For Michael Sabia, there is something to be said about being boring.
The Caisse de dépôt et placement du Québec, over which he presides, is now embracing value investing wholeheartedly, with the launch of a $15-billion international stock fund and plans to invest up to $12-billion more in private investments.
The plans mark a shift for the Caisse, which is coming to terms with slow international growth, the rise of emerging markets, historically low interest rates and heightened market volatility.
“We want to build a more stable and solid institution,” Mr. Sabia, the Caisse’s president and chief executive officer, told reporters Tuesday at the fund’s Montreal headquarters.
The Caisse will reduce by roughly one-third the weight of its holdings in traditional stock markets, which should represent 30 per cent of its business investments by 2015 compared with nearly half (47 per cent) at the end of 2011. What is more, the Quebec pension fund manager will part, to a large extent, with index management, though it will retain it for emerging markets.
The Caisse is Canada’s second-largest institutional investor. At the end of 2011, it held $159-billion in total net assets.
Noting the “excessive volatility” of stock markets, and deploring the Caisse’s wildly swinging returns of the past few years, Mr. Sabia wants to distance the Caisse from excessive market cycles. He had hinted at this shift for the Caisse’s outlook in a speech last June at the Canadian Club in Montreal, but gave few details at the time.
The new world stock fund, created earlier this month, will invest in companies with strong management, exposure to emerging markets, predictable returns and reasonable debt levels. In short, Mr. Sabia said, “companies that are almost boring.”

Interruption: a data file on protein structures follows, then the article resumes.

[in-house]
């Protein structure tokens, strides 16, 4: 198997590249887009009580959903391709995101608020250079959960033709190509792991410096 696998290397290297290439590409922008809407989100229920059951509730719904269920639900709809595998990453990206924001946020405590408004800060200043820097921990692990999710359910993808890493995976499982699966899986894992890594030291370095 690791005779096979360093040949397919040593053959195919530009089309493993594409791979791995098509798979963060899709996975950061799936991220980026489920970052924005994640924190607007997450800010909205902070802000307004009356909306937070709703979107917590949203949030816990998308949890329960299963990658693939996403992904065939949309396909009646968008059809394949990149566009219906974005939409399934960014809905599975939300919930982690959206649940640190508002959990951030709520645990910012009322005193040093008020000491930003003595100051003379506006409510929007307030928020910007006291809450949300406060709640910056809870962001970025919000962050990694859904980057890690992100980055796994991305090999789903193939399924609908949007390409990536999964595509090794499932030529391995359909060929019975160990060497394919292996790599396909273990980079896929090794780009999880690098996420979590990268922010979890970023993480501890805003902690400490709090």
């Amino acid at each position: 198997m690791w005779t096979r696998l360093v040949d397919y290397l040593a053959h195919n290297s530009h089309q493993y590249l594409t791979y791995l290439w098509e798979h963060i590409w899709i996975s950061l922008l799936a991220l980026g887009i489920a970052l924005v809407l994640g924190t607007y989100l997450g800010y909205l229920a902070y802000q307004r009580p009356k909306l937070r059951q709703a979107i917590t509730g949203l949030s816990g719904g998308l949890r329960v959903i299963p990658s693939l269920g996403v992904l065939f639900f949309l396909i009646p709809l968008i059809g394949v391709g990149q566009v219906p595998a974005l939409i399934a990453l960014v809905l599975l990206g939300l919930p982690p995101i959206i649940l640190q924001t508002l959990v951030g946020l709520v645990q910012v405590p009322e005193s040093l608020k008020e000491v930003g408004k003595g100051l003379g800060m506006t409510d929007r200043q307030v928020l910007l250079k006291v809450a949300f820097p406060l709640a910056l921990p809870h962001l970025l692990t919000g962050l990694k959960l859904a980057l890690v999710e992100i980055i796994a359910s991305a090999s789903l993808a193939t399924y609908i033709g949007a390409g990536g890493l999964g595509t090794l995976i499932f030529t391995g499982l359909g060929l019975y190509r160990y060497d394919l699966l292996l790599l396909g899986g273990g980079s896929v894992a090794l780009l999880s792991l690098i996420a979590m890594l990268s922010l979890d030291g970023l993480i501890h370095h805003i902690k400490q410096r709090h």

The new fund now holds millions of dollars worth of stock the Caisse previously owned in Nestlé SA, Canadian National Railway Co., H.J. Heinz Co. and Proctor & Gamble. Overseen by the Caisse’s chief investment officer, Roland Lescure, this fund should represent 10 per cent of the Caisse’s global portfolio in two years time.
“Our target is to beat the stock markets on the long term,” said Mr. Lescure. “But in the short term, our performance will be harder to measure as comparative measures are imperfect.”
The Caisse also intends to invest more in infrastructure, real estate and other private investments. The weight of these private investments in the total portfolio should rise to 30 per cent from 25 per cent by 2015. On Monday, the Caisse acquired the Woolgate Exchange, an eight-storey building in the heart of London’s financial district.
Many institutional investors favour those asset classes, but
Mr. Sabia dismissed the possibility that the Caisse might overpay for such investments, adding:
“We will be disciplined, so we
may well miss the figures we set out as targets.”
The Caisse’s new strategy also relies on investing in Quebec companies, making use of its intimate knowledge of the province’s businesses.
Mr. Sabia defended the Caisse’s investment in Rona Inc., the Boucherville-Que.-based company it invested in based on “value creation” and of which it is now the biggest shareholder.
“Everybody believes we built the position because the red phone was ringing, but that is nonsense,” Mr. Sabia said, referring to rumours of Quebec government intervention when Rona was the target of a hostile takeover bid from North Carolina-based Lowe’s Cos. Inc. “Frankly, Lowe’s Cos.’s offer was so far below, we weren’t comfortable.”
Mr. Sabia is also standing by SNC Lavalin Group Inc., the Montreal engineering company facing in an international bribing scandal. “This is a time when a long-term investor like the Caisse needs to help that company build a bridge to a different future,” he said. “If we didn’t believe in the potential of the company, we would have exited.”